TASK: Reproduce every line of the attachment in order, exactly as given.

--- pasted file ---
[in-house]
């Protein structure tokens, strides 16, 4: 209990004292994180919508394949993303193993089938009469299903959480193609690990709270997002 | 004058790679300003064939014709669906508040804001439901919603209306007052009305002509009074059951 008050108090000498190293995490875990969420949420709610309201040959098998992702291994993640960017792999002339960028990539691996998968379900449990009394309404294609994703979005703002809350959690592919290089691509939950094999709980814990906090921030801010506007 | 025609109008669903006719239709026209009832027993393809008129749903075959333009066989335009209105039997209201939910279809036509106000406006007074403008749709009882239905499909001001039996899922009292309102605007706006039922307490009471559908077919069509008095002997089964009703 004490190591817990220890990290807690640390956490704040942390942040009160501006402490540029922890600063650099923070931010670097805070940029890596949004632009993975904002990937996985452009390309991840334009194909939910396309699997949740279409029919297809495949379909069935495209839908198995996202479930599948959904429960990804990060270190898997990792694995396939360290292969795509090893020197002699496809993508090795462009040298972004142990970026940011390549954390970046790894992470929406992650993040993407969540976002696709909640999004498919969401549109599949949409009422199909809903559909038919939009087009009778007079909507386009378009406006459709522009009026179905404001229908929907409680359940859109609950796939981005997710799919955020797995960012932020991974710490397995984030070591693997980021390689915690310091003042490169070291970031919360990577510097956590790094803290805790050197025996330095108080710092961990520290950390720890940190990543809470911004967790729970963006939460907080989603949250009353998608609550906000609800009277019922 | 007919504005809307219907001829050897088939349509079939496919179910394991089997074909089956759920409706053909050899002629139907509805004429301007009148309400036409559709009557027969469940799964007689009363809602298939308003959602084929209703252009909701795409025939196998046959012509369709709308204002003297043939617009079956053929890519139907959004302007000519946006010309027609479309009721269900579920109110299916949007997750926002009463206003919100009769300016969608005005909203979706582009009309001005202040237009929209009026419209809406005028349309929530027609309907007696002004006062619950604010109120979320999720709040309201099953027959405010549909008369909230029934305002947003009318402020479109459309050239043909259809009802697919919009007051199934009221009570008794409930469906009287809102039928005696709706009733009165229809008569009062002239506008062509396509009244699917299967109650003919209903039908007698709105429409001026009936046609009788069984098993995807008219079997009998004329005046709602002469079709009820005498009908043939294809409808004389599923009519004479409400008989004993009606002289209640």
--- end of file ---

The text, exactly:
[in-house]
């Protein structure tokens, strides 16, 4: 209990004292994180919508394949993303193993089938009469299903959480193609690990709270997002 | 004058790679300003064939014709669906508040804001439901919603209306007052009305002509009074059951 008050108090000498190293995490875990969420949420709610309201040959098998992702291994993640960017792999002339960028990539691996998968379900449990009394309404294609994703979005703002809350959690592919290089691509939950094999709980814990906090921030801010506007 | 025609109008669903006719239709026209009832027993393809008129749903075959333009066989335009209105039997209201939910279809036509106000406006007074403008749709009882239905499909001001039996899922009292309102605007706006039922307490009471559908077919069509008095002997089964009703 004490190591817990220890990290807690640390956490704040942390942040009160501006402490540029922890600063650099923070931010670097805070940029890596949004632009993975904002990937996985452009390309991840334009194909939910396309699997949740279409029919297809495949379909069935495209839908198995996202479930599948959904429960990804990060270190898997990792694995396939360290292969795509090893020197002699496809993508090795462009040298972004142990970026940011390549954390970046790894992470929406992650993040993407969540976002696709909640999004498919969401549109599949949409009422199909809903559909038919939009087009009778007079909507386009378009406006459709522009009026179905404001229908929907409680359940859109609950796939981005997710799919955020797995960012932020991974710490397995984030070591693997980021390689915690310091003042490169070291970031919360990577510097956590790094803290805790050197025996330095108080710092961990520290950390720890940190990543809470911004967790729970963006939460907080989603949250009353998608609550906000609800009277019922 | 007919504005809307219907001829050897088939349509079939496919179910394991089997074909089956759920409706053909050899002629139907509805004429301007009148309400036409559709009557027969469940799964007689009363809602298939308003959602084929209703252009909701795409025939196998046959012509369709709308204002003297043939617009079956053929890519139907959004302007000519946006010309027609479309009721269900579920109110299916949007997750926002009463206003919100009769300016969608005005909203979706582009009309001005202040237009929209009026419209809406005028349309929530027609309907007696002004006062619950604010109120979320999720709040309201099953027959405010549909008369909230029934305002947003009318402020479109459309050239043909259809009802697919919009007051199934009221009570008794409930469906009287809102039928005696709706009733009165229809008569009062002239506008062509396509009244699917299967109650003919209903039908007698709105429409001026009936046609009788069984098993995807008219079997009998004329005046709602002469079709009820005498009908043939294809409808004389599923009519004479409400008989004993009606002289209640």